- Lower interest – With bridging finance, there are comparable more expensive interest rates. These fees can mount up over a shorter repayment period. By remortgaging, a borrower can save money on fees and expensive interest rates over the duration of a long-term mortgage opposed to a short-term bridge loan.
- Consolidating debt – Remortgaging can simplify your finances by consolidating debt – such as credit card debt, or from personal loans and bridge loans. By consolidating into one monthly payment, this can potentially reduce the overall interest paid, alongside other fees.
- Equity – While bridge loans can be used to purchase property, they can also be used to cover the costs of renovation or refurbishments. With the funds from a bridge loan, you might have increased the value of the property and, therefore, increased the equity in the property. When remortgaging, you may be able to release this equity and get access to more funds for future property improvements or other purposes.
Head of Bridging
Let us do all the hard work of finding the right bridging lender for your circumstances.
We secure bridging finance for applications of all types, and we negotiate competitive lending to meet your needs and timescale.
Remortgaging as a landlord or property investor?
Landlords, or property investors, can make use of bridging finance on purchasing buy-to-let properties in order to rent out.
To repay the bridge, investors can remortgage the property while also generating income through tenants. This can be a great strategy for those increase a property portfolio, and being able to buy up property quickly and remortgage after bridge finance to pay the bridge over a longer term.
If you’re looking for more specific information on bridge-to-let loans, you can take a look at our page here.
And for more example uses and how bridging finance works, our most senior bridging advisor, Sam O'Neill, explains the process in the video below:
How long before you can remortgage after bridging finance?
After you’ve purchased a property financed through a bridge loan, most lenders will require that ownership of the property has lasted 6-12 months since the bridge loan was taken out, which can prove a challenging scenario if you intended to use a mortgage as your exit strategy for the bridge loan.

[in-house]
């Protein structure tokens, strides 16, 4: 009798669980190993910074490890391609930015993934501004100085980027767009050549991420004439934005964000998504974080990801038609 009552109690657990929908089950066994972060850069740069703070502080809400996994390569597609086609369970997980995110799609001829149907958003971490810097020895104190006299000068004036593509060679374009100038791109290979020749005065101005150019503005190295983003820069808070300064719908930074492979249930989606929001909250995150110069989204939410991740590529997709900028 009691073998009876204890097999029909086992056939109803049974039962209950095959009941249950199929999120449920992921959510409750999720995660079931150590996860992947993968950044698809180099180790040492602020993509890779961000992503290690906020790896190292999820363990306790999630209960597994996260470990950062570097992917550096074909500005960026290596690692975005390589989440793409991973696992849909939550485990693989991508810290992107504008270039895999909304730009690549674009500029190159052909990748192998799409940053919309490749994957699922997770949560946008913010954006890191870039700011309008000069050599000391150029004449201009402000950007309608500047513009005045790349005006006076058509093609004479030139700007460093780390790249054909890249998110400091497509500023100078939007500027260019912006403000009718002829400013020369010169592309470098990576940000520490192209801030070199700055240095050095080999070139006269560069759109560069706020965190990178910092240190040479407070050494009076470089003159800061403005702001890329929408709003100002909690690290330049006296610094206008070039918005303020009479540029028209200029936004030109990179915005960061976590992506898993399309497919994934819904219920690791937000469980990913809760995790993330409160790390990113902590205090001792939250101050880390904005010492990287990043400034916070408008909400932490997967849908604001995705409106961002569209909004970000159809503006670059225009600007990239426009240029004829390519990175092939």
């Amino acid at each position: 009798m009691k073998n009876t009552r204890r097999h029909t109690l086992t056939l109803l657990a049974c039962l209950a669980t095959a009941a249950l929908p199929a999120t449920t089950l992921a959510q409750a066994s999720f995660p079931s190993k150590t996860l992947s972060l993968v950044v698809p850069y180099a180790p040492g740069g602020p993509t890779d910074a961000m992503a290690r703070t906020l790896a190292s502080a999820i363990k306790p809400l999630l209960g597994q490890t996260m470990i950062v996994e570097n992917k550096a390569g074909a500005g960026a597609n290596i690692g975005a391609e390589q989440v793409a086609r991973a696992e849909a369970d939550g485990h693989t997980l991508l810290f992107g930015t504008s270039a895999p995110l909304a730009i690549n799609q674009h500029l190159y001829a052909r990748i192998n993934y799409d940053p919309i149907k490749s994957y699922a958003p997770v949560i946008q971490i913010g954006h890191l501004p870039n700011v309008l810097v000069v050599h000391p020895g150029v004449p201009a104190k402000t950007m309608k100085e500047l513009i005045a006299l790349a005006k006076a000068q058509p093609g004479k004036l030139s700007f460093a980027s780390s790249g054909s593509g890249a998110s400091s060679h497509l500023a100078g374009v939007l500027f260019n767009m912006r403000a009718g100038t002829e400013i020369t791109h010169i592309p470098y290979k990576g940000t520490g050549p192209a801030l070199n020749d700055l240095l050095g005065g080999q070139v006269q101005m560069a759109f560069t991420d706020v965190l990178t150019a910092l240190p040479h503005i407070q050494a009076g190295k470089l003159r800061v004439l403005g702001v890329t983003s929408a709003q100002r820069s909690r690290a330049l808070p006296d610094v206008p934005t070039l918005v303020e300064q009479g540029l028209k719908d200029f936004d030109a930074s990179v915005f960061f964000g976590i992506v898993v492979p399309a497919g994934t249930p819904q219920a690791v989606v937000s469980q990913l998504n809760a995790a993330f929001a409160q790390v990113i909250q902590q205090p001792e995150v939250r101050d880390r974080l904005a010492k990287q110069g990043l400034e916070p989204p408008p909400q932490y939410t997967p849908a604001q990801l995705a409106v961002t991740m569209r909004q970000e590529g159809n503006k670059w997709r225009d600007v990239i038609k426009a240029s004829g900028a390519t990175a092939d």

However, lenders may be less cautious if financing is regulated – i.e. a residential property, in which you are living. This typically allows a borrower to remortgage far sooner than the general 6-12 month rule.
That being said, remortgaging after a high-risk loan such as a bridge loan can make finding a lender willing to facilitate a mortgage more difficult. Lenders will also have their own set criteria as to whether you are eligible.
Regardless, the best course of action if you’re looking to remortgage after bridging finance is to seek the help of an expert bridging loan broker; someone who can help you through the entire process and give you salient advice on whether remortgaging is the best option for you.
At Clifton Private Finance, we can help you find favourable mortgage rates from a variety of lenders, and from specialist lenders willing to facilitate a remortgage after a bridge loan.
Can you be refused a remortgage?
Like with any loan, lenders can refuse a mortgage application – especially when considering the additional rule of ownership, where a certain period must elapse before a property can be remortgaged after a bridge loan.